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This article in CS

  1. Vol. 44 No. 1, p. 335-338
     
    Received: Feb 20, 2002
    Published: Jan, 2004


    * Corresponding author(s): jdionne@uoguelph.ca
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doi:10.2135/cropsci2004.3350

INOCULATION RATE OF ARBUSCULAR-MYCORRHIZAL FUNGI GLOMUS INTRARADICES AND GLOMUS ETUNICATUM AFFECTS ESTABLISHMENT OF LANDSCAPE TURF WITH NO IRRIGATION OR FERTILIZER INPUTS

  1. Sophie Pelletiera and
  2. Julie Dionne *b
  1. a Centre de Recherche en Horticulture., Dép. de Phytologie, Univ. Laval, Sainte-Foy, QC, Canada, G1K 7P4
    b Dep. of Plant Agric., Univ. of Guelph, Guelph, ON, Canada, N1G 2W1

Abstract

Arbuscular-mycorrhizal (AM) symbiosis confers numerous benefits to host plants, including improved tolerance to abiotic and biotic stresses. Although the majority of grasses form an AM symbiosis, little is known of the mycorrhization of turfgrass species. This study was conducted to determine whether two mycorrhizal species, Glomus intraradices Schenck & Smith and G. etunicatum Becker & Gerdemann, affected the establishment of a lawn mixture of Kentucky bluegrass (Poa pratensis L.), red fescue (Festuca rubra L.), and perennial ryegrass (Lolium perenne L.). Turfgrass inoculated with G. intraradices at rates between 40 and 60 mL m−2 established more quickly than turfgrass inoculated with G. etunicatum when inoculated at time of seeding, with no irrigation or fertilization inputs.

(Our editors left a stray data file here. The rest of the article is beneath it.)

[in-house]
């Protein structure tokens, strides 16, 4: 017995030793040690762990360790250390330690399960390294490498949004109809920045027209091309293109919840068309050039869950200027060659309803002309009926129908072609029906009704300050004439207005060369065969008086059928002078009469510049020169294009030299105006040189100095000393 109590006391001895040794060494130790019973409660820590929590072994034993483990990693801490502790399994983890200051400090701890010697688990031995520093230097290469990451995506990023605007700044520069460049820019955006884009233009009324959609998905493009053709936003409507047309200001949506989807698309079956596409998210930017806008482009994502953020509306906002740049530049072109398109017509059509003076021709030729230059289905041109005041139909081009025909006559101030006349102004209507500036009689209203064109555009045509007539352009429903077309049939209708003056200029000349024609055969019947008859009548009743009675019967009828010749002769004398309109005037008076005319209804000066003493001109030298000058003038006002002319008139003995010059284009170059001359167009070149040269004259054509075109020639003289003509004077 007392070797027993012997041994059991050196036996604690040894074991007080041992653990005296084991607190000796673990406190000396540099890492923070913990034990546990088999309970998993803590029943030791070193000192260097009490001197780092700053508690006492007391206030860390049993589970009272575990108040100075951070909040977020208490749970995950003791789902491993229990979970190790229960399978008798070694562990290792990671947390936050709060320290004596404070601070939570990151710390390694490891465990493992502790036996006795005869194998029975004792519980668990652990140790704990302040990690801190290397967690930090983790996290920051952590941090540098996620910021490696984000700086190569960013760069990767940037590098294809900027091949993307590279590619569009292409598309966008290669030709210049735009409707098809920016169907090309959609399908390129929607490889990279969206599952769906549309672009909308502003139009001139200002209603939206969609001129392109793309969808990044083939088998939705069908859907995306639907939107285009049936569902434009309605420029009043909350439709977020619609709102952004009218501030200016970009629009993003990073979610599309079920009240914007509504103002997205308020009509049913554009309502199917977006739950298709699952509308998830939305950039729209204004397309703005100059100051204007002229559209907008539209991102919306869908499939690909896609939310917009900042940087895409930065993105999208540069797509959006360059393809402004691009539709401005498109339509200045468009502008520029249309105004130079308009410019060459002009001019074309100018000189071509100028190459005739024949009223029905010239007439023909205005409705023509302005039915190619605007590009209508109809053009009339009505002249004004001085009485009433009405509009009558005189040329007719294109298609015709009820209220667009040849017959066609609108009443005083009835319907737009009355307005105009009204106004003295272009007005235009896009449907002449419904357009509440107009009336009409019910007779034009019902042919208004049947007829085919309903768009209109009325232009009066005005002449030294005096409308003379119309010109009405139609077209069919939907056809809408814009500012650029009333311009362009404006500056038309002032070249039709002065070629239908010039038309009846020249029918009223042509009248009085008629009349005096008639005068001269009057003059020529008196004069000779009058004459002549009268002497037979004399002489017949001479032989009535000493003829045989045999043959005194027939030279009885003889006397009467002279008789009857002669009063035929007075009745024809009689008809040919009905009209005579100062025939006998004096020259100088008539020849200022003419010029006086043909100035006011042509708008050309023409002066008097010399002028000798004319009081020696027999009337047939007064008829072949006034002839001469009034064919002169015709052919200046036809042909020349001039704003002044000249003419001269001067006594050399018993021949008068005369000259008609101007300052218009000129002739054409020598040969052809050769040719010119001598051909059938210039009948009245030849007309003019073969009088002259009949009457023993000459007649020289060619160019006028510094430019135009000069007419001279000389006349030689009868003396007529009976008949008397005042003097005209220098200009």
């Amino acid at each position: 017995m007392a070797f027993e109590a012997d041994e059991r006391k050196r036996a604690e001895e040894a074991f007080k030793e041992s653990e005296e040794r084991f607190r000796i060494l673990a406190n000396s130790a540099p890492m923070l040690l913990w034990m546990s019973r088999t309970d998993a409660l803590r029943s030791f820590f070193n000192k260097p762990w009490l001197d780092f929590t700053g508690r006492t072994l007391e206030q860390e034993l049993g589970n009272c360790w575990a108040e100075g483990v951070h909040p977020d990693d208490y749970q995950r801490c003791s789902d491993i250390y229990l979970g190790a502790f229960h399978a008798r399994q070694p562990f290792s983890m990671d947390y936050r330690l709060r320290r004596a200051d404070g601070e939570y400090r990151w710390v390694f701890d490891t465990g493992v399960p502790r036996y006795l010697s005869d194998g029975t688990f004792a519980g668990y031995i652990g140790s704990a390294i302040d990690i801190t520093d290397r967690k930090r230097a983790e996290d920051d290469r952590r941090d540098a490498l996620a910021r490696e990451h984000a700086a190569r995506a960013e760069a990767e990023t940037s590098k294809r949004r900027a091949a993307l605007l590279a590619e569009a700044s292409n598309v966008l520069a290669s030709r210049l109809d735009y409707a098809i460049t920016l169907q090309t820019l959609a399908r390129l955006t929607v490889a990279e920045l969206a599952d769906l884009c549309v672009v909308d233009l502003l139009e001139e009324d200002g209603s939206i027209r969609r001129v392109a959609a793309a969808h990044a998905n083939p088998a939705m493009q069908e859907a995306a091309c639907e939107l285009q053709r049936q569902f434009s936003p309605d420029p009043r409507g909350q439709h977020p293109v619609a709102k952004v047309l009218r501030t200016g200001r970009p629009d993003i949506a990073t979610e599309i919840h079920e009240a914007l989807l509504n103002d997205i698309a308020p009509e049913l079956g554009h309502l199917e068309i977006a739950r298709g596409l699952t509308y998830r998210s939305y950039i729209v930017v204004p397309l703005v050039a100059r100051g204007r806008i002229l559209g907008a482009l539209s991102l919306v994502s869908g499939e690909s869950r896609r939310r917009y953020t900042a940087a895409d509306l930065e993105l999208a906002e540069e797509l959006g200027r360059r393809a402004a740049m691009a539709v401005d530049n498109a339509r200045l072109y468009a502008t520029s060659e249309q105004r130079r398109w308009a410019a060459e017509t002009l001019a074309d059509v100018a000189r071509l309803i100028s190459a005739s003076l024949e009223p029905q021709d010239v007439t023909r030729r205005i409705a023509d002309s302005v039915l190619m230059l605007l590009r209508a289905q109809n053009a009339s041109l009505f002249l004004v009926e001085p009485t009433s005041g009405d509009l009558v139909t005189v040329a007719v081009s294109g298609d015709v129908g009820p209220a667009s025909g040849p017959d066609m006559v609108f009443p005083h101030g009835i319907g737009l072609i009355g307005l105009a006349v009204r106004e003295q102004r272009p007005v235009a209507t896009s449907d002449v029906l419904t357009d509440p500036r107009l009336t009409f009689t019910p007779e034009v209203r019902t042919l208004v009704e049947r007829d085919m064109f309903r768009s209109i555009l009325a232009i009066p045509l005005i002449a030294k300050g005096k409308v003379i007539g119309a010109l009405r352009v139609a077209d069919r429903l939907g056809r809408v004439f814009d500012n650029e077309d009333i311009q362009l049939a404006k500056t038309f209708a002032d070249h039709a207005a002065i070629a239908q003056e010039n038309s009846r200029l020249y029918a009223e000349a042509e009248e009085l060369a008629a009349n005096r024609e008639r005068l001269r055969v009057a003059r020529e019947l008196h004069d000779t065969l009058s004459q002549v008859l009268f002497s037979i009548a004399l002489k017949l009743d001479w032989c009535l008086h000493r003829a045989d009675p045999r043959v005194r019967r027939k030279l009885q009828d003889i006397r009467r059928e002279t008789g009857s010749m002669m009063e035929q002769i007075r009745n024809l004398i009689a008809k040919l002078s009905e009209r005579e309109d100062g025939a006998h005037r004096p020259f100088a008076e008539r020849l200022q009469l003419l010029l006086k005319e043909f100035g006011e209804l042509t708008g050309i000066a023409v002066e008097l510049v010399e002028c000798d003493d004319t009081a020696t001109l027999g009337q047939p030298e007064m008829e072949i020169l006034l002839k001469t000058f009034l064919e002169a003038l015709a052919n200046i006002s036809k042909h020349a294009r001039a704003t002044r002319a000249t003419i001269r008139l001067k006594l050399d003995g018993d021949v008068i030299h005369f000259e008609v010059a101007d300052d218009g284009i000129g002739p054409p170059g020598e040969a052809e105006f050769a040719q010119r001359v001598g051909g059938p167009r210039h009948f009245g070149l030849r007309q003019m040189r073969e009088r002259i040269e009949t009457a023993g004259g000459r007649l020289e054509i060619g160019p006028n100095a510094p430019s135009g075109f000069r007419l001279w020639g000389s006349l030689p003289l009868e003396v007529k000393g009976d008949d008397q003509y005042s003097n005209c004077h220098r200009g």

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Copyright © 2004. Crop Science Society of AmericaCrop Science Society of America